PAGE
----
ever being able to get this high off the ground...
The big problem for the 46s isn't just Robertson's quick fade: it's that they just don't have any actual third basemen to play. Robertson played a total of sixteen games there in his career, and the only other choices available are Billy Grabarkewitz (a one-year wonder in 1970) and Bill Sudakis. Platooning the two one-time Dodger kids might be an option: we will leave it to the player-manager to sort it out.

Art Howe: right place,
right time...
At the bottom of the order there are
middle infielders:
and this is where the 46s have to trust their man in charge--Art Howe, whose managerial career is a study in extreme contrasts. (That career also gives rise to the hope in every man that he might yet find himself, if only once, in the right place at the right time.) Howe will probably decide to be modest and create a platoon at second between himself and Ken Boswell. Of course, he might get greedy and try to take over the starting job at third base. (I don't think so: if he does, Reggie will crush his spleen.)

As noted above, Frank Duffy is the shortstop, a standard-issue 70s good field-no hit infielder who will not disgrace anyone--except, of course, those who remember that he was part of not one, but two of the very worst trades in the 1970s (the Giants inexplicably coveted Frank enough to part with George Foster; not satisfied with that move, they waited a year, then packaged Frank along with some guy named Gaylord Perry in order to acquire Sam McDowell).

In addition to the folks we've mentioned, there are three guys on the bench with some pop in their bats: Joe Rudi, who'd be starting on three or four other birth-year squads; Ken Henderson, a perfectly serviceable center fielder with decent power and good strike-zone judgment; and Joe Ferguson, Tenace's backup behind the plate and versatile enough to play first and the outfield.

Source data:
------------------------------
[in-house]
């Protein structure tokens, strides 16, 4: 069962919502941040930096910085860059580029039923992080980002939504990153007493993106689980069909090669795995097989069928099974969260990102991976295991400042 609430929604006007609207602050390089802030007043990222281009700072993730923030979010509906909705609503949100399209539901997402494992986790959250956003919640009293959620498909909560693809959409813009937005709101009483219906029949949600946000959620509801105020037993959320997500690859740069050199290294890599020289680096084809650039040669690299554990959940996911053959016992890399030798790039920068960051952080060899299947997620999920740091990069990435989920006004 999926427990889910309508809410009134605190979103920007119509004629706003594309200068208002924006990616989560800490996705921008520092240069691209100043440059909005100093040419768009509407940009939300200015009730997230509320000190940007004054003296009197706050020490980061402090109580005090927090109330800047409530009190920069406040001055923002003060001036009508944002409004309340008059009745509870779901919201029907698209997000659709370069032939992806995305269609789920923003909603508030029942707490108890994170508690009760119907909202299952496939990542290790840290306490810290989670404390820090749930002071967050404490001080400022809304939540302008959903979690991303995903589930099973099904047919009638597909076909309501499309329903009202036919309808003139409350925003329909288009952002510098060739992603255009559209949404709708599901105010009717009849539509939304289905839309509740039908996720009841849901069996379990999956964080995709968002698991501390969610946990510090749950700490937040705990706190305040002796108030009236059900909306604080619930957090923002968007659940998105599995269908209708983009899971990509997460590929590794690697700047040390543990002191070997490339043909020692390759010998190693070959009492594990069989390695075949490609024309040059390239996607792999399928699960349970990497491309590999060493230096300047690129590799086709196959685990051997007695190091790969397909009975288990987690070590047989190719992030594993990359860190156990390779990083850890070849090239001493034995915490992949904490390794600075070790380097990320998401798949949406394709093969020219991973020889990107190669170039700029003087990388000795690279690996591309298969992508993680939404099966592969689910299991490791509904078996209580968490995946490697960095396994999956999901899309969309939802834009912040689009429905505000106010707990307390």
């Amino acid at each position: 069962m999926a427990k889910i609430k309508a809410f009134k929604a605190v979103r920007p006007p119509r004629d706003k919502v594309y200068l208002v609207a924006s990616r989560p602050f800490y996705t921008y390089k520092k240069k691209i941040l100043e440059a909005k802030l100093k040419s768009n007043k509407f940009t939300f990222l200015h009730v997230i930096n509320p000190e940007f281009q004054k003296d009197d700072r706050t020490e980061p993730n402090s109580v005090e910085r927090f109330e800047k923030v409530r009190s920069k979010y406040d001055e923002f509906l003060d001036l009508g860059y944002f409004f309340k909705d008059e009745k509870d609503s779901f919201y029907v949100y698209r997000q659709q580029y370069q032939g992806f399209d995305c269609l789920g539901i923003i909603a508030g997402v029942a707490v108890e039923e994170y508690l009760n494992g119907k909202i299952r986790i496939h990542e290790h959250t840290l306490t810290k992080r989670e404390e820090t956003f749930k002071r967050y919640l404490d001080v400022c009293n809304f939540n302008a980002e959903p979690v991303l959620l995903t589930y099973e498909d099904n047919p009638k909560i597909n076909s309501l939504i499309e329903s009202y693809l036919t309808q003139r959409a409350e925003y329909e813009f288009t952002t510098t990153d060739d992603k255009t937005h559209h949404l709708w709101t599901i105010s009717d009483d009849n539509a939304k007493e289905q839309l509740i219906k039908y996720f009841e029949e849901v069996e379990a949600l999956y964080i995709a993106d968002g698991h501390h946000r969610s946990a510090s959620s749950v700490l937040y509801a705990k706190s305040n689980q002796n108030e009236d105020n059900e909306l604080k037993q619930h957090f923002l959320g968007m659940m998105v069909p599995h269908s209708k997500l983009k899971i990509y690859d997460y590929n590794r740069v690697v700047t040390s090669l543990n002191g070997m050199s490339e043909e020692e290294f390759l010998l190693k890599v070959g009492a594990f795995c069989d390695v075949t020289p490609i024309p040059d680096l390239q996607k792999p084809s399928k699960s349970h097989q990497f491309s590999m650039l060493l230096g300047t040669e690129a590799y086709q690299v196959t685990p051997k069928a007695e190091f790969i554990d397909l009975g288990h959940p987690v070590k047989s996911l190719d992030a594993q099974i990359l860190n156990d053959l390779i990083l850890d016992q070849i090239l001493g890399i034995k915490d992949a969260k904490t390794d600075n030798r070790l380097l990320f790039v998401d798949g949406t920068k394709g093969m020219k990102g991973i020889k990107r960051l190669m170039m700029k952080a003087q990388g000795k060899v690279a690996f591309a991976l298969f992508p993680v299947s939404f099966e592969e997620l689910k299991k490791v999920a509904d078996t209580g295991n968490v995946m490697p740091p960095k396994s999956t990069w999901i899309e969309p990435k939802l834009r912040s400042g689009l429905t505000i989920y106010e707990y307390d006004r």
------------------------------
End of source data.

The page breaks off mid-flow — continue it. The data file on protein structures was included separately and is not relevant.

The 46s have some good pitching, including Hall of Famers at the top of the rotation and the bullpen, but these members of the Hall seem to be tainted in some eyes. Catfish Hunter and Rollie Fingers are often cited as two recent BBWAA mistakes: regardless of whether this is true or not, they will be solid if not spectacular. Hunter is joined by a blue-collar corps: Mike Torrez, Paul Splittorff (bearing a scary resemblance to Frank Duffy), Larry Dierker, Ken Forsch, and the inimitable Bill Lee (who really ought to be on the same team with Dock Ellis).

Behind Fingers in the pen you have some crumbly-cheese characters: Pedro Borbon (a man with an alarmingly low K/9 rate: looking back at his stats, one has to wonder how the hell he did that for so many years), Skip Lockwood, Danny Frisella, and Dyar Miller. There are no lefties here, which could mean bullpen duty for Spaceman Lee.

For this squad, Rollie may just want to lose the moustache and try to blend in...
The 46s look to be another also-ran team, despite what looks like some solid 1-5 hitting. In fact, I've got a sense that we might be looking at our tenth-place team right here.

Perhaps Art Howe will want to call up Johnny Oates and let him take it on the chin as the manager. Looks like a case of wrong year, wrong birthyear showdown.